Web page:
Tuesday, April 28, 2009

Sing, Paint, Write, Live!

When I try to describe the richness of life at the Ranch, some parts are easy to describe. I know folks can understand the thrill of building something useful, the sense of community that comes from cooking and eating great food together. But how to describe the overwhelming sense of creativity and innovation around this place? I´ve never experienced anything like it. In a hurried and small attempt to help y├íll get a feel for how full our days are with imagination breaking into reality, here´s “A Smattering of Days in the Creative Life”:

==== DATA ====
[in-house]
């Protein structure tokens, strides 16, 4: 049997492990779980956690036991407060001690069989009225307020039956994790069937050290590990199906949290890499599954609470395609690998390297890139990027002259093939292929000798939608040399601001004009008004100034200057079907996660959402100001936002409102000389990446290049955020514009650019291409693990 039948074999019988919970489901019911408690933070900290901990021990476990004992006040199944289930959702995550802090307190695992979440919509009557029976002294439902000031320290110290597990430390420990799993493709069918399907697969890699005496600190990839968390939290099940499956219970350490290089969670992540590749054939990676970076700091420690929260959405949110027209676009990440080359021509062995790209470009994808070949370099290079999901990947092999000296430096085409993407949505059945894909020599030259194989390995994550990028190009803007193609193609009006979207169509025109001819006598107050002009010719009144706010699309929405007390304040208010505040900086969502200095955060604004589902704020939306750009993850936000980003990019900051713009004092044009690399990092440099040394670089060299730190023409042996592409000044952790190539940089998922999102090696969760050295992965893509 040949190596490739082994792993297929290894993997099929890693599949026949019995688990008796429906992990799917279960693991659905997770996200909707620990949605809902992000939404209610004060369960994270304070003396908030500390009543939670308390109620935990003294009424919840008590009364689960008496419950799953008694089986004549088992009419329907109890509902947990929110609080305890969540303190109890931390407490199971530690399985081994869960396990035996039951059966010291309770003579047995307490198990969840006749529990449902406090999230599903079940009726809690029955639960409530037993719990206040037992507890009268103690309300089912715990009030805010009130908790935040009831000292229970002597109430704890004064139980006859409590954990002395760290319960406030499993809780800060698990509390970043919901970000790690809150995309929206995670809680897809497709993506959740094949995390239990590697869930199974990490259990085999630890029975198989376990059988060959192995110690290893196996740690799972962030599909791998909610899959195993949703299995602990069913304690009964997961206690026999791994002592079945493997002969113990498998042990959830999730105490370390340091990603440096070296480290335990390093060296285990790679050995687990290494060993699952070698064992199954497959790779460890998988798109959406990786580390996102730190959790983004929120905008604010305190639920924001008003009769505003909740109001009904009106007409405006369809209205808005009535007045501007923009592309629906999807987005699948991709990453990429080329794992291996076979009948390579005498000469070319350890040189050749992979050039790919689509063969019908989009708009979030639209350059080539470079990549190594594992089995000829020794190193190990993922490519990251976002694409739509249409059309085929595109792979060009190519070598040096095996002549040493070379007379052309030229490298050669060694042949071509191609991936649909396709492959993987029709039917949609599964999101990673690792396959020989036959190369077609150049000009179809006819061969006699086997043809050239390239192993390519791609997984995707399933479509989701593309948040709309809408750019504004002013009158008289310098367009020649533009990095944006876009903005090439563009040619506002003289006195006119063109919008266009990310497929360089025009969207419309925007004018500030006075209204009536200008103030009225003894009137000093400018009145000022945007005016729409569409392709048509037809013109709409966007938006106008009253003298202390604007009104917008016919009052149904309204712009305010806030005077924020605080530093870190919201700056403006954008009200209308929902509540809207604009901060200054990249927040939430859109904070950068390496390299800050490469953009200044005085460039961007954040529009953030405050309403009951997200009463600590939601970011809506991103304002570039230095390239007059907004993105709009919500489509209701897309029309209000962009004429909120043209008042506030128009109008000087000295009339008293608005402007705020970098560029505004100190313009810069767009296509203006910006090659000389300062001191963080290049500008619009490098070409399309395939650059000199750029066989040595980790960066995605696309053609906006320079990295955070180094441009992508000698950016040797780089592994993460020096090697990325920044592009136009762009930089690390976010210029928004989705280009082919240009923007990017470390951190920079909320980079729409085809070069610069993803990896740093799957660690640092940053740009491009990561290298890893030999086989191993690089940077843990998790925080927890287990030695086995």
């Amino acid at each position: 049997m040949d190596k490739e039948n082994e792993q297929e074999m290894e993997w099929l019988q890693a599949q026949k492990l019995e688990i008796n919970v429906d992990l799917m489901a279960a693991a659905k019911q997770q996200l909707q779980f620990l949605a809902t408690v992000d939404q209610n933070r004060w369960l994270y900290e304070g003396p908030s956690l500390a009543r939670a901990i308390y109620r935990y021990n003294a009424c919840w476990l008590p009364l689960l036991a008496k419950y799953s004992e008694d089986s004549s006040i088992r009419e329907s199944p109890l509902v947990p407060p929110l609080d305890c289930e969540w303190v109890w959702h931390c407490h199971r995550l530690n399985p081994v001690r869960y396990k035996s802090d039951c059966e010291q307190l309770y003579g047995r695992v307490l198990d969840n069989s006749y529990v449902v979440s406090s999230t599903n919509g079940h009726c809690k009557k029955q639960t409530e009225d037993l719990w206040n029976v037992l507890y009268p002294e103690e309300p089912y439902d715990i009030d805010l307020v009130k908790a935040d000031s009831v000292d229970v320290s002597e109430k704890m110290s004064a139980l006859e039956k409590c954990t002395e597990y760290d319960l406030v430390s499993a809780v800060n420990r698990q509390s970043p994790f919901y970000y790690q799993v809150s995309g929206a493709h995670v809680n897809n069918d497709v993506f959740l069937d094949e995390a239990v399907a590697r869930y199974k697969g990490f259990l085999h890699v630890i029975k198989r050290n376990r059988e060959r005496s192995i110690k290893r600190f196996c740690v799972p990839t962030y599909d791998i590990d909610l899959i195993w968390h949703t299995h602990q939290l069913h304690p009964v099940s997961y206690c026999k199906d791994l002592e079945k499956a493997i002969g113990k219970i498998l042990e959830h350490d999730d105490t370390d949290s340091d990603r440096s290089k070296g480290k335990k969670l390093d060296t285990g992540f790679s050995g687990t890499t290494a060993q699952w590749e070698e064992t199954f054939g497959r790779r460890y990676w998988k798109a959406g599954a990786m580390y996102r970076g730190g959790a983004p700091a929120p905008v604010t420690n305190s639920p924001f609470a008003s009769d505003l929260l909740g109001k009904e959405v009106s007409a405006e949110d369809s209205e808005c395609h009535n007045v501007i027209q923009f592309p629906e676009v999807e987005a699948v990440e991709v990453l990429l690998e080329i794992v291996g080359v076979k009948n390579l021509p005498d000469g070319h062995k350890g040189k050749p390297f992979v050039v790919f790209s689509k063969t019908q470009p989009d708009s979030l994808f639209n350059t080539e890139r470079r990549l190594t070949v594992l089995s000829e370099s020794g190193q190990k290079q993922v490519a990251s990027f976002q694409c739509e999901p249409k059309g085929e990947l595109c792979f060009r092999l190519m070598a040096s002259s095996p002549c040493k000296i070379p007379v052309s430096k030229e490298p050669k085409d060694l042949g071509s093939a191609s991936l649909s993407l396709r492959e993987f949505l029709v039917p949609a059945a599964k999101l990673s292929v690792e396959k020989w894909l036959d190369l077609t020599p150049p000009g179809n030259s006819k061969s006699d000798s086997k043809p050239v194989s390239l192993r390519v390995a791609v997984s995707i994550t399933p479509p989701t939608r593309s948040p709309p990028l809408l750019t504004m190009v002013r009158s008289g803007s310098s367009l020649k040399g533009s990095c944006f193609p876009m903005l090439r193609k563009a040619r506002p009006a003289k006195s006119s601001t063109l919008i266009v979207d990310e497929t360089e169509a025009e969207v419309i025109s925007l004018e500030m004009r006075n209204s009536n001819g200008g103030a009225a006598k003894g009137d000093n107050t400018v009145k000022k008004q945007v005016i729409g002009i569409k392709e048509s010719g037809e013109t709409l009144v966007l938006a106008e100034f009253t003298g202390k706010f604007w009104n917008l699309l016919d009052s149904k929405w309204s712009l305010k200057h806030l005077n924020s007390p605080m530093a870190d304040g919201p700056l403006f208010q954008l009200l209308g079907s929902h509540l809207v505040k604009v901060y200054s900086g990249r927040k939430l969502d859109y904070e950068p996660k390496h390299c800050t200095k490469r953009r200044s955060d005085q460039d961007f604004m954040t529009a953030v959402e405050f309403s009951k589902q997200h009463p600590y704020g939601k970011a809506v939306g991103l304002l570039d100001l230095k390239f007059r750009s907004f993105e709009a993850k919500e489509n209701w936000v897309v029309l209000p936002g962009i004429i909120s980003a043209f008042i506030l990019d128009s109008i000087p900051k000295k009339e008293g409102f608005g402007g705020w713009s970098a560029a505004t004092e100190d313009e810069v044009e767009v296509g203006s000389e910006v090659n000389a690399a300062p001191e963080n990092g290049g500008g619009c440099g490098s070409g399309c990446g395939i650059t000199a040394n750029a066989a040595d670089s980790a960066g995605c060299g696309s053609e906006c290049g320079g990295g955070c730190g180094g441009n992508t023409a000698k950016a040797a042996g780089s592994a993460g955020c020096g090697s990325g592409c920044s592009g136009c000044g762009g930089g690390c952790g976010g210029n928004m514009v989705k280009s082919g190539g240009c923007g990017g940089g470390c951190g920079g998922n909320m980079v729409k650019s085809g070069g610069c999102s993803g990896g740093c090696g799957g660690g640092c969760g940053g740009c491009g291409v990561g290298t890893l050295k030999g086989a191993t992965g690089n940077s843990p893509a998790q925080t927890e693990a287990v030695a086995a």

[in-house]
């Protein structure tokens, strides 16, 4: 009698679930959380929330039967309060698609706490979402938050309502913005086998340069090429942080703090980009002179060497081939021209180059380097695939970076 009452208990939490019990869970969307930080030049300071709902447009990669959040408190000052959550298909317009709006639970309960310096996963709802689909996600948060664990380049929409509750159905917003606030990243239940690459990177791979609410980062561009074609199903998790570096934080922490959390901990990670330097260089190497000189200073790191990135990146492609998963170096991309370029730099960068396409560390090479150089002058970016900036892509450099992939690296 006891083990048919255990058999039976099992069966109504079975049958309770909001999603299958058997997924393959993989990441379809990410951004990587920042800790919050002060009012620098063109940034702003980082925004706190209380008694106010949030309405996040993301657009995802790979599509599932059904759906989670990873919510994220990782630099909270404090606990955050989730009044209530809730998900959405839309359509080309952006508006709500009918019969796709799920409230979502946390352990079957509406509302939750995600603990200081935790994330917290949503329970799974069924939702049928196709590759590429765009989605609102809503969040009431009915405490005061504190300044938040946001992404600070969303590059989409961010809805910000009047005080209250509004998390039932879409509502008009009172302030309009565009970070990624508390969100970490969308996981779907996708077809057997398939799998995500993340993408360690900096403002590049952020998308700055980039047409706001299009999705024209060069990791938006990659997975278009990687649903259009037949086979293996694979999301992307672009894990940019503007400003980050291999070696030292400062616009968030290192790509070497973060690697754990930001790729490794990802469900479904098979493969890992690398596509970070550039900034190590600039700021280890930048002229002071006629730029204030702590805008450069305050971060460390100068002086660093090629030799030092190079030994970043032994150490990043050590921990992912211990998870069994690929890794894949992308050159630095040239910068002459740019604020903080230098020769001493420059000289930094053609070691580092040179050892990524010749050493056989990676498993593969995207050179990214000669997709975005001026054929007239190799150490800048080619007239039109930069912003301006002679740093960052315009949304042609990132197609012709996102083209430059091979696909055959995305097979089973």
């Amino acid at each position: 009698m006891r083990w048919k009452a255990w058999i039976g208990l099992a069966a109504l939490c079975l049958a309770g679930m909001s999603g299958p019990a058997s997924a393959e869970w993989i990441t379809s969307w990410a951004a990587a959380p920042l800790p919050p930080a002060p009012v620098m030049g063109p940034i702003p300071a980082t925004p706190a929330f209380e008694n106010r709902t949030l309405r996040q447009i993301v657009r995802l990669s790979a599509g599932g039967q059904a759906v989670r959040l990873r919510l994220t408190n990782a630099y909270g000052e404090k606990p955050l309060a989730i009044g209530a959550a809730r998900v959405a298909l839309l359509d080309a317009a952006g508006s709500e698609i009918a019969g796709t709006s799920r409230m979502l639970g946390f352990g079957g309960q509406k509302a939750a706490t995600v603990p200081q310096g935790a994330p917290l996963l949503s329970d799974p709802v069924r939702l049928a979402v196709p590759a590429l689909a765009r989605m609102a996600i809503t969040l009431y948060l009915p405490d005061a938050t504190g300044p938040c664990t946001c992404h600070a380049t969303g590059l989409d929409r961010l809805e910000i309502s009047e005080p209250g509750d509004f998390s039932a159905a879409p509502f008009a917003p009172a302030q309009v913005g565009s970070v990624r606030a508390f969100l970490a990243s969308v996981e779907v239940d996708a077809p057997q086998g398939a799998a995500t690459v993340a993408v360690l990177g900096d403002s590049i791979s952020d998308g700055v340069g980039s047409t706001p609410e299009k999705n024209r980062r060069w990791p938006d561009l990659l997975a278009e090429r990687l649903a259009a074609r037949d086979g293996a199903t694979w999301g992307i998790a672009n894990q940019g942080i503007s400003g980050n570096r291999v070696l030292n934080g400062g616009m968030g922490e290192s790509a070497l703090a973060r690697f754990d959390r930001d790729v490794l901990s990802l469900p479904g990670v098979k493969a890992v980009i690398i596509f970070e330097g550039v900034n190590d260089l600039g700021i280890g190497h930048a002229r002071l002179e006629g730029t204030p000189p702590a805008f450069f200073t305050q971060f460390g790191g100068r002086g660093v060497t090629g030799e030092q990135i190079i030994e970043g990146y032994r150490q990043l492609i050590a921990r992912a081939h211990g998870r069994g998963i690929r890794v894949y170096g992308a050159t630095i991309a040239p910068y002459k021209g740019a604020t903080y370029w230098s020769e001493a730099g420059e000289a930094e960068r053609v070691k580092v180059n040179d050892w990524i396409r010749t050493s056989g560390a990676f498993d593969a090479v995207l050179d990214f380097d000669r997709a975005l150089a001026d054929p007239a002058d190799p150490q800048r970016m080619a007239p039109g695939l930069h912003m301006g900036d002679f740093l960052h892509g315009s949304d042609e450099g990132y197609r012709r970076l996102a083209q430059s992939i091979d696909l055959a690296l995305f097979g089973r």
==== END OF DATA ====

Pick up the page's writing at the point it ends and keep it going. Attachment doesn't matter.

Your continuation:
Friday: It’s always amazed me that at places like Yestermorrow and the Ranch, folks infuse artistry into their work as well as their play. Today, Carolyn and Nicole are in the library with colored pencils and glue, drawing up cards for a memory game they will play with the local elementary school kids on Monday. Jodee is touching up the octopus mural she crafted on the wall of the Cork. Taggert is jubilantly removing a deliciously deep concrete sink from the sand mound he molded it with. Junior and Alex are stripping the bark off the live edge on the reddish-gold tropical cedar boards they’ll use to make a bookshelf for the classroom. Geoff is planting peanut grass and palms next to the curvy drainage ditches he dug that snake away from the Cork to prevent erosion. And Rachel is patching the spot in the cob oven that has fallen away by sculpting one of our cats in hot pursuit of a lizard. As folks roll into the main house from their various places of work to wait for dinner, Nate spreads out an old canvas on a table in the library, puts Tchaikovsky on the CD player, and folks gather around to doodle and paint. I’ll have to take pictures of this canvas…or sneak it into MOMA.